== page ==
The effects of my newfound knowledge of gemology and personality psychology have extended beyond Jewel. Now I find myself asking people I know, including myself, what their personality types are and what their favorite gemstone is! My work on Jewel has instilled in me not only a love for the personality, but also an understanding of the fact that each one of us has unique qualities that make us all jewels.

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2. Virtually all of Stanford's undergraduates live on campus. Write a note to your roommate that reveals something about you or that will help your roommate-and us-know you better.

Dear Roommate,

I constantly see my life as an evolving television series with a theme song, unique characters, interesting plots, and different scenery. I even have a title for my TV show: Neck of The Woods. Quite fitting for a girl whose last name is Woods, don't you think? Now I know you are probably chuckling while reading this. I don't mind. I've chuckled at this thought as well, considering the fact that I hardly watch TV. Nevertheless, I have to tell you a couple of things about my TV show as a way to tell you a couple of things about myself.

Let's start with the main character: me! I am probably one of the most complex people you will meet in terms of personality. From being an "extraverted introvert" to being simultaneously silly and serious, I am one random individual!

Tune in to my show, and you'd hear background music in almost every scene. When I'm remembering or living out an experience, a favorite song will always play in my head. Lionel Ritchie's "Love Will Conquer All" reminds me of the times I've rode through California's San Fernando Valley at night, and Manhattan Transfer's "Twilight Zone" is playing as I write this letter. My music defines my life.

Roommate, I already know that you will be one of many unique characters in my series. With that said, I cannot wait to meet you in the beautiful scenery that is Stanford!

Sincerely,
Your Amazing Roommate

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3. Tell us what makes Stanford a good place for you.

From the moment I laid my eyes on the lush campus while arriving for my first college tour, I knew that Stanford was my dream school. This belief only became stronger when my campus visit was over.

For me, looking at Stanford is like looking at a reflection in the mirror. The world-class academics reflect my love for expanding my knowledge, the student body reflects my love for diversity, the location reflects my love for California and the fact that Silicon Valley has many resources that can contribute to a student's learning - I could go on and on about the general reasons why Stanford is the right place for me. What stood out to me the most about Stanford, however, was the Haas Center for Public Service. Stanford is the only college I have heard of that has a facility entirely devoted to community service. As a person who values the betterment of others and who finds joy in doing service work, I find that very unique. Stanford's community service opportunities are yet another reflection in the mirror - a reflection of my love for giving back.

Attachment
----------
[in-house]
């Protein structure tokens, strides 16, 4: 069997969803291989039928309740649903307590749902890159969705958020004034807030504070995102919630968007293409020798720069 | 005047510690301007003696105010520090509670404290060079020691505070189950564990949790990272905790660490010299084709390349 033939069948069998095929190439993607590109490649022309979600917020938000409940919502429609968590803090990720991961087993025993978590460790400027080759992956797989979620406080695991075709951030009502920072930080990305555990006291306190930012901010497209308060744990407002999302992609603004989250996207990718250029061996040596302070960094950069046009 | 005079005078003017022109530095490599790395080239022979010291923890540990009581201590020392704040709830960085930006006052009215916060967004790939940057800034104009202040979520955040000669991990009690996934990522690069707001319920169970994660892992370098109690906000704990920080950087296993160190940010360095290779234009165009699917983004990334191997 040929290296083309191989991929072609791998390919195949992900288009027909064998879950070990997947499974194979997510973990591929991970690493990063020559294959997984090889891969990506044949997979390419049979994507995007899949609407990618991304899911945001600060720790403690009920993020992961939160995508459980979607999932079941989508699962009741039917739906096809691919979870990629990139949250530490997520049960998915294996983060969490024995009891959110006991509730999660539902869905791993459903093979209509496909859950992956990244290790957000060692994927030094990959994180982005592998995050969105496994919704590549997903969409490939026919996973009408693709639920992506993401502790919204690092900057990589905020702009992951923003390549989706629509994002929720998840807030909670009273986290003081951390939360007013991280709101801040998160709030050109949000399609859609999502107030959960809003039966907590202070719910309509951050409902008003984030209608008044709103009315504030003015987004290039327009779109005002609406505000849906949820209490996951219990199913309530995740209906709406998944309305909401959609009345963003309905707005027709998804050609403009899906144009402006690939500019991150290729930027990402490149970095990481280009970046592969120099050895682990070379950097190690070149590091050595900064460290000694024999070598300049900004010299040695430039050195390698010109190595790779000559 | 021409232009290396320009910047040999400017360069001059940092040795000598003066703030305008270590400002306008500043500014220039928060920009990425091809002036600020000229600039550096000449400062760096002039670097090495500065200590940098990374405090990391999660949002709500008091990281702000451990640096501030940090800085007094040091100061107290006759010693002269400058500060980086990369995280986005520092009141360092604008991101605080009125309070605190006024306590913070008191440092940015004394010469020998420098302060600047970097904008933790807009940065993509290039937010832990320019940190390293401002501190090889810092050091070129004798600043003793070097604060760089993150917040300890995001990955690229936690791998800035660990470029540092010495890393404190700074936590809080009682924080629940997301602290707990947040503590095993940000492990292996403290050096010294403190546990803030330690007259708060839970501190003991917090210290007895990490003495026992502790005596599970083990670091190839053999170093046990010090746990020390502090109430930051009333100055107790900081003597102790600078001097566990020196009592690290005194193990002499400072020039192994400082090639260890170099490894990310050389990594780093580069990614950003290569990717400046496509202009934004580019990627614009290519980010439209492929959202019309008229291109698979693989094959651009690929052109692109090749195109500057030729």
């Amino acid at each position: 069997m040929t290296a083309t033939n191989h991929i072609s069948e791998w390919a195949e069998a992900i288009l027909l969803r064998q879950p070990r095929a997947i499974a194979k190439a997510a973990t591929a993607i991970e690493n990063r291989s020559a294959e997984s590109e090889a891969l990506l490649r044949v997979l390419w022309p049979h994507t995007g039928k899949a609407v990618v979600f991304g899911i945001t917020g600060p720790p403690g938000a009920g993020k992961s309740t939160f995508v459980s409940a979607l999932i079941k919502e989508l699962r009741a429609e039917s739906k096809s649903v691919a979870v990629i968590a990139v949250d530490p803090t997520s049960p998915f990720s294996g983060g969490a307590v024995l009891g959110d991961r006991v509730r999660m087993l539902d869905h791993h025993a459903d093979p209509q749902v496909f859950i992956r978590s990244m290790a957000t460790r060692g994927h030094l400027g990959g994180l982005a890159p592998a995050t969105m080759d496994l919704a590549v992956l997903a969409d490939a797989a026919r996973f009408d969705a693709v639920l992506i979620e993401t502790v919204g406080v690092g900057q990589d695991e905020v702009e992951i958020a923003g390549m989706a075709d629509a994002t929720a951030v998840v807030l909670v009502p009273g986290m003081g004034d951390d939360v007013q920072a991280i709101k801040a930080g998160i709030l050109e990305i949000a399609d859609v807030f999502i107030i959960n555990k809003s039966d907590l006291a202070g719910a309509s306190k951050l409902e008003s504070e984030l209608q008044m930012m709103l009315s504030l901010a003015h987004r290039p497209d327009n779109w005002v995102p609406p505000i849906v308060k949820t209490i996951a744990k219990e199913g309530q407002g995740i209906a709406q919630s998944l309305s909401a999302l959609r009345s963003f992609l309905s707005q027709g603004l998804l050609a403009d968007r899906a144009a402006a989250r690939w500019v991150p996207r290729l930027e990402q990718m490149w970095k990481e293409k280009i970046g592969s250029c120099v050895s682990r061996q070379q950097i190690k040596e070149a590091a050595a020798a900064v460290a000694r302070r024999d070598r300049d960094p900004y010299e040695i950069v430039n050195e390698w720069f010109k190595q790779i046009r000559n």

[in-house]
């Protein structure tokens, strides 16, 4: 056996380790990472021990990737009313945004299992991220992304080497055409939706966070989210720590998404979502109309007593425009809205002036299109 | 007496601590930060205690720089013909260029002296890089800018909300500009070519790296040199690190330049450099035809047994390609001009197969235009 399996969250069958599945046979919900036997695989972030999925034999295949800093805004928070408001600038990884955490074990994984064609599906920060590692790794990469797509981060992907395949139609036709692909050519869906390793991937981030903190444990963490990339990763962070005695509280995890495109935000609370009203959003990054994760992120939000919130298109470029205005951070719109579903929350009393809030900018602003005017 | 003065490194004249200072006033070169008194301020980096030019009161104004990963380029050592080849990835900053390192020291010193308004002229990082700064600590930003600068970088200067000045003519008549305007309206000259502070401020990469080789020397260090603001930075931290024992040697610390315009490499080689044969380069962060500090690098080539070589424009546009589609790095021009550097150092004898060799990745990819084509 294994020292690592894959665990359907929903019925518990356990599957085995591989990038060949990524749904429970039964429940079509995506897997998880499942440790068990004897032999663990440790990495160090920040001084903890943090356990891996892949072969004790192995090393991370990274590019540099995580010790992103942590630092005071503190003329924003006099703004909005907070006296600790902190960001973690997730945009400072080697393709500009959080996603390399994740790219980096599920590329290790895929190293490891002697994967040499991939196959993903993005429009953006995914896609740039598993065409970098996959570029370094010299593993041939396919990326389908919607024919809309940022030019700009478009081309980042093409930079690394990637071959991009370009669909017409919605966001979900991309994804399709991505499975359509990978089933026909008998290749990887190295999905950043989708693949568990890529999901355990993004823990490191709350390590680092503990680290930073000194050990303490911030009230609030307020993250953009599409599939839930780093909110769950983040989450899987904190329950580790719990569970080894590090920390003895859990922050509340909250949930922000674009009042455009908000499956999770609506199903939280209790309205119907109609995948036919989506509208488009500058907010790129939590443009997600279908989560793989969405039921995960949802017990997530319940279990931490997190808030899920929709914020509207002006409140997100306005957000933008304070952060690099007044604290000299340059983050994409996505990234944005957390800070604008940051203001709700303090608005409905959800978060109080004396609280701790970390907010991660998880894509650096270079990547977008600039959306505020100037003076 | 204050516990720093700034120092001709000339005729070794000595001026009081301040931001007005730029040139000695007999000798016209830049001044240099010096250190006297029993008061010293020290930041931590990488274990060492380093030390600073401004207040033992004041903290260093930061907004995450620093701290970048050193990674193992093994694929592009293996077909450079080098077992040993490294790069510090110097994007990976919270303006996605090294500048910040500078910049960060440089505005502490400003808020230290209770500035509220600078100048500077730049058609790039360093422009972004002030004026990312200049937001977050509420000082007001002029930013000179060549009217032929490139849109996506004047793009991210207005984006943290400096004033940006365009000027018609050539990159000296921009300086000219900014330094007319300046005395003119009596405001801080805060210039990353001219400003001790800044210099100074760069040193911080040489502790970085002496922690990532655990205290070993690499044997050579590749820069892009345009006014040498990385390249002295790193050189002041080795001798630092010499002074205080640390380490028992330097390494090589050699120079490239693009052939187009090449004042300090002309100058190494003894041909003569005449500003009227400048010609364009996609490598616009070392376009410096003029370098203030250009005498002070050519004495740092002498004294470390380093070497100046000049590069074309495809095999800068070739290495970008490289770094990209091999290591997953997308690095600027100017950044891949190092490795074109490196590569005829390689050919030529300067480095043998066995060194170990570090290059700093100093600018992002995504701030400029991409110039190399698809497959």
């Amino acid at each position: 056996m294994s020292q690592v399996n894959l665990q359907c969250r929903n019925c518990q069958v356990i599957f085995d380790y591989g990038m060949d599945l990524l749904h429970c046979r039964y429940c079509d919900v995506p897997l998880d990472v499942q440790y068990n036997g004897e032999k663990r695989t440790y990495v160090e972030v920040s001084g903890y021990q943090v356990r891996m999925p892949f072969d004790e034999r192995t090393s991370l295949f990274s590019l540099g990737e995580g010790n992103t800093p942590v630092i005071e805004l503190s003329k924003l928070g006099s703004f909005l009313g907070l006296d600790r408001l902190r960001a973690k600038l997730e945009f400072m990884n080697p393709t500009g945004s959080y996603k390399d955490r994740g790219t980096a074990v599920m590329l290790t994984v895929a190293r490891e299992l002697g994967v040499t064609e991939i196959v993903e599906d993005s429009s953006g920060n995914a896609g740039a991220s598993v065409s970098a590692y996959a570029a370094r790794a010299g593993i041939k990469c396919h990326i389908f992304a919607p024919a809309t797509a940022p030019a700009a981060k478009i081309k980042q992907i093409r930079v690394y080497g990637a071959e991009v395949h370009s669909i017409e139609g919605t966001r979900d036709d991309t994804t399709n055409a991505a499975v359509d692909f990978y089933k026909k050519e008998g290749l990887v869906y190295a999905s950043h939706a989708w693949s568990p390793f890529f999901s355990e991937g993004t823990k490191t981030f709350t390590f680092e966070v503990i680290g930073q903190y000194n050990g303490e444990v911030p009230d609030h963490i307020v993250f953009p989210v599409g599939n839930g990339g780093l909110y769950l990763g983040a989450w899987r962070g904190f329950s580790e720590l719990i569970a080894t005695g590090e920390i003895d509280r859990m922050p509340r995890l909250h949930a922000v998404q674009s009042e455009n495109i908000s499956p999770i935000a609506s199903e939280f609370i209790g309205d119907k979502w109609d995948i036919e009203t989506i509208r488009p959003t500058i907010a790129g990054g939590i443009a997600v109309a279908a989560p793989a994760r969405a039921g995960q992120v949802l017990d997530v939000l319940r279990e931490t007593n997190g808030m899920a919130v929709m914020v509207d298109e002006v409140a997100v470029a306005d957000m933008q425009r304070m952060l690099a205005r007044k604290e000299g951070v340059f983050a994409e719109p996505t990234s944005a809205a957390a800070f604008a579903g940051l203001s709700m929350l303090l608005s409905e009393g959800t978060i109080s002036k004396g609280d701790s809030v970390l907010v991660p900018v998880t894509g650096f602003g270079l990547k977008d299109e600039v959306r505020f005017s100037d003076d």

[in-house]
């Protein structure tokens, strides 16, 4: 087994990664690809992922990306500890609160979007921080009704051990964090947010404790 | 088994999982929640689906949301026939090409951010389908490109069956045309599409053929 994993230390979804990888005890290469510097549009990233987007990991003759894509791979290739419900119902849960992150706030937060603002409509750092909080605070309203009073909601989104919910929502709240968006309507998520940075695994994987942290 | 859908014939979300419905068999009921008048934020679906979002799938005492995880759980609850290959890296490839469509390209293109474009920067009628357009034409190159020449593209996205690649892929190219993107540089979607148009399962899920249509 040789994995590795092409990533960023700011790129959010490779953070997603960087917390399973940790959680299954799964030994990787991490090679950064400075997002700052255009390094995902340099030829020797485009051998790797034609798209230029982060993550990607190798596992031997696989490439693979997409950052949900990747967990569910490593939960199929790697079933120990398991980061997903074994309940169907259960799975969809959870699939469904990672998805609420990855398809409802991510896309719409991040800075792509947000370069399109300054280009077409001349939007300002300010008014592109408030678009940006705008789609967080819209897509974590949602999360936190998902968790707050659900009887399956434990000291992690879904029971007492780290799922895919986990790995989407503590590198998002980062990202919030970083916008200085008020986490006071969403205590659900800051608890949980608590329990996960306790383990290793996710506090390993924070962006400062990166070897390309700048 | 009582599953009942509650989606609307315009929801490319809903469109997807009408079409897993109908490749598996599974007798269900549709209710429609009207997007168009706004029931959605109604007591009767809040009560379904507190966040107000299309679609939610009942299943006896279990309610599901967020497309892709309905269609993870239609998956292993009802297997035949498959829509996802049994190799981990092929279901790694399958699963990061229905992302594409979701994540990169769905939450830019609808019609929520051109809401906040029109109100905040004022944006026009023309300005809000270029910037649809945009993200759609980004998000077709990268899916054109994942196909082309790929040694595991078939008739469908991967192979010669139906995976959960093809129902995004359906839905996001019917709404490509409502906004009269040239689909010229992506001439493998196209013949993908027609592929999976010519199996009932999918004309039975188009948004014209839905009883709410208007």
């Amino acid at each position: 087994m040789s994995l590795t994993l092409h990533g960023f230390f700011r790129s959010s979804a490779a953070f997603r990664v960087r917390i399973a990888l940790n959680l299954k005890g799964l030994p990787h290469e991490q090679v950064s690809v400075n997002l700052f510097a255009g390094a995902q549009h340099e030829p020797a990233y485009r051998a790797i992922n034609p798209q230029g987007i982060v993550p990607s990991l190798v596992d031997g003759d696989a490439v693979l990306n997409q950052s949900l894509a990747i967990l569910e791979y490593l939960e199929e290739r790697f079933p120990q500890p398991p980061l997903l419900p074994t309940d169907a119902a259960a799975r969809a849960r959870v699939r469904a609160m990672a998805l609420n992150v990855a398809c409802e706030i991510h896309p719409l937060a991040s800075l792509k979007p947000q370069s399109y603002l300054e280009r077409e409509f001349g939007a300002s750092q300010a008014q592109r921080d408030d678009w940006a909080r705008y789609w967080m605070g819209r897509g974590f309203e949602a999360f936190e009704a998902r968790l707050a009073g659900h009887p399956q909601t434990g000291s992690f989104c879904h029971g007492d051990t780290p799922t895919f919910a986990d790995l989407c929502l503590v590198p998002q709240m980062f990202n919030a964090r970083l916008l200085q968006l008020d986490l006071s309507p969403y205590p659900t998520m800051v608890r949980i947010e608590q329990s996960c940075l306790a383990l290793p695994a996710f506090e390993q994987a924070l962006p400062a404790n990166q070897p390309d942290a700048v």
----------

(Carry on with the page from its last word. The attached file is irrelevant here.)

The kind of education I seek is not necessarily one that is restricted to the classroom. Rather, I want an education that opens my mind and pushes me to grow as a person. At Stanford, I know I will find this and much more...
e_bh 1 / 3  
Jan 1, 2011   #2
well, there are six in the roommate section. It's really well done, but a few of them (at your discretion) would be fine with just periods.
turntablespp 6 / 41  
Jan 1, 2011   #3
WOW your an amazing writer!
My work on Jewel has instilled in me not only a love for the personality, but also an understanding of the fact that each one of us has unique qualities that make us all jewels. loved this line !

"Sincerely,
Your Amazing Roommate"you kind of sound cocky here, maybe you should delete that)

rom the moment I laid my eyes on the lush campus while arriving for my first college tour, I knew that Stanford was my dream school.(cliche, don't you think?)

What stood out to me the most about Stanford, however, was the Haas Center for Public Service.

At Stanford, I know I will find this and much more...

Well done with all your essays!
Can you please read my upenn essay in return :)